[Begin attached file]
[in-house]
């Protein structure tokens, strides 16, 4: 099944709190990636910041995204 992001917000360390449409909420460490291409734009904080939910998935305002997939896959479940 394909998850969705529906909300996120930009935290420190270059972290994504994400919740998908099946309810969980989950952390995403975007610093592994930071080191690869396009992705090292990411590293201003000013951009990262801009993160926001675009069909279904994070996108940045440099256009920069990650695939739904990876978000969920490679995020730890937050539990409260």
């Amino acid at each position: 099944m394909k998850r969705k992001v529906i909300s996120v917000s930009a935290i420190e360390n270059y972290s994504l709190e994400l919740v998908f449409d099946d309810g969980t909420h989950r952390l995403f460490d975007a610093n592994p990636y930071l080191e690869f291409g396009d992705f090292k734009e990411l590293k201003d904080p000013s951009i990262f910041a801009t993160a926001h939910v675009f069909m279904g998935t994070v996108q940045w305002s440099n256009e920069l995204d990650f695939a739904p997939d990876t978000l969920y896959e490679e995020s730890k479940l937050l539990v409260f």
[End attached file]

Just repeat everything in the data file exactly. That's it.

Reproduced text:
[in-house]
């Protein structure tokens, strides 16, 4: 099944709190990636910041995204 992001917000360390449409909420460490291409734009904080939910998935305002997939896959479940 394909998850969705529906909300996120930009935290420190270059972290994504994400919740998908099946309810969980989950952390995403975007610093592994930071080191690869396009992705090292990411590293201003000013951009990262801009993160926001675009069909279904994070996108940045440099256009920069990650695939739904990876978000969920490679995020730890937050539990409260």
């Amino acid at each position: 099944m394909k998850r969705k992001v529906i909300s996120v917000s930009a935290i420190e360390n270059y972290s994504l709190e994400l919740v998908f449409d099946d309810g969980t909420h989950r952390l995403f460490d975007a610093n592994p990636y930071l080191e690869f291409g396009d992705f090292k734009e990411l590293k201003d904080p000013s951009i990262f910041a801009t993160a926001h939910v675009f069909m279904g998935t994070v996108q940045w305002s440099n256009e920069l995204d990650f695939a739904p997939d990876t978000l969920y896959e490679e995020s730890k479940l937050l539990v409260f």